Review: Wild Bill by Tom Clavin

I’m excited to share the review I wrote for Criminal Element of Tom Clavin’s new biography, Wild Bill: The True Story of the American Frontier’s First Gunfighter.

Review of Wild Billy by Tom Clavin
Image by Criminal Element

Instead of sharing the beginning of my review, this time I’m offering you the conclusion:

There is a lot of history attached to Wild Bill’s story. How could there not be? He was where the action was in the mid-nineteenth century American West and saw first hand many of the changes the country was undergoing: the settling of what we now call the Mid-West, wagon trains heading to the far west, the final efforts of Native Americans fighting to save their way of life, African Americans struggling to make their place in a culture that ended slavery but failed to confront its racism, the lawlessness and eventual civilizing effects of law and order as frontier towns morphed into respectable cities, and so much more.

Clavin presents an exciting overview of Hickok’s life. Even though he’s tried to strip away the sensationalism surrounding James Butler Hickok’s life, the truth is, he lived an astounding life. He is both folk hero and tragic figure, and Clavin is able to give us glimpses of the flesh and blood man whose life is legendary even without any embellishments.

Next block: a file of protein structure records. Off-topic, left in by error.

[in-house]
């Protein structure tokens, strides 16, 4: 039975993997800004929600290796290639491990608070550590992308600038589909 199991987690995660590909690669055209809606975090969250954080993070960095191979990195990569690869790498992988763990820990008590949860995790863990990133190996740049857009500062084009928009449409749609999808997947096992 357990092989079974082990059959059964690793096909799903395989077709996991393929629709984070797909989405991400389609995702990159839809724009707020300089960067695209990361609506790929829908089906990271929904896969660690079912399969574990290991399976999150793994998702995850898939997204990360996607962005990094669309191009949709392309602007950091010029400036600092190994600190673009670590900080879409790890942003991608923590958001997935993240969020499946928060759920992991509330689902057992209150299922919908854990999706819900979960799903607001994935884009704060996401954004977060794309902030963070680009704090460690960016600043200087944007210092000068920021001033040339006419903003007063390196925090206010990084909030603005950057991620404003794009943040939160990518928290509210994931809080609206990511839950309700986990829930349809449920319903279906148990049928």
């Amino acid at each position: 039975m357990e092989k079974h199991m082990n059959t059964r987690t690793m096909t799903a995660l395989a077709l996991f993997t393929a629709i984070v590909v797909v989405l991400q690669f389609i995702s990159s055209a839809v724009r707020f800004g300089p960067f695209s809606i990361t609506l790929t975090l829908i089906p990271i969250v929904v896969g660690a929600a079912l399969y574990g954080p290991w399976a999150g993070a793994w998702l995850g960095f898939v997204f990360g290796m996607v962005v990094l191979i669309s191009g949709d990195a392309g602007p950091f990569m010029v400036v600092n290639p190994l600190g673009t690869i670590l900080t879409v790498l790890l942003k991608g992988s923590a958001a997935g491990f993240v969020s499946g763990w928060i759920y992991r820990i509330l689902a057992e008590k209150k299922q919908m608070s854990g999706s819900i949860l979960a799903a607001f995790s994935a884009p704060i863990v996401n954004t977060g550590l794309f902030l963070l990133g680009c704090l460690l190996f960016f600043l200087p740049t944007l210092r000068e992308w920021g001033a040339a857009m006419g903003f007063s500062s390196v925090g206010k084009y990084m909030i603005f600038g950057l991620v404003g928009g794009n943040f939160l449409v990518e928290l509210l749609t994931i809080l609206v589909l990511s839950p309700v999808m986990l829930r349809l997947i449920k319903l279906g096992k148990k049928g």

Clavin packs a lot of info into only 336 pages. This is one of those biographies written for a general audience that makes me want to do a deep dive into various people, places, or situations that the author only had time to briefly mention. Some of these things are the Buffalo Soldiers, Calamity Jane, Hickok’s wife Agnes Thatcher Lake neé Pohlscheider, and the many times the U.S. government betrayed American Indian tribes.

For example, did you know that when Chief Red Cloud and other leaders declined the government’s offer to buy the Black Hills that President Grant simply declared the land “purchased” and had the declined sales amount, six million dollars, put in an escrow account? That six million has grown into over one billion dollars. The Sioux continue to refuse the money and want their land back.

To read my full review of Wild Bill on Criminal Element, please click here.


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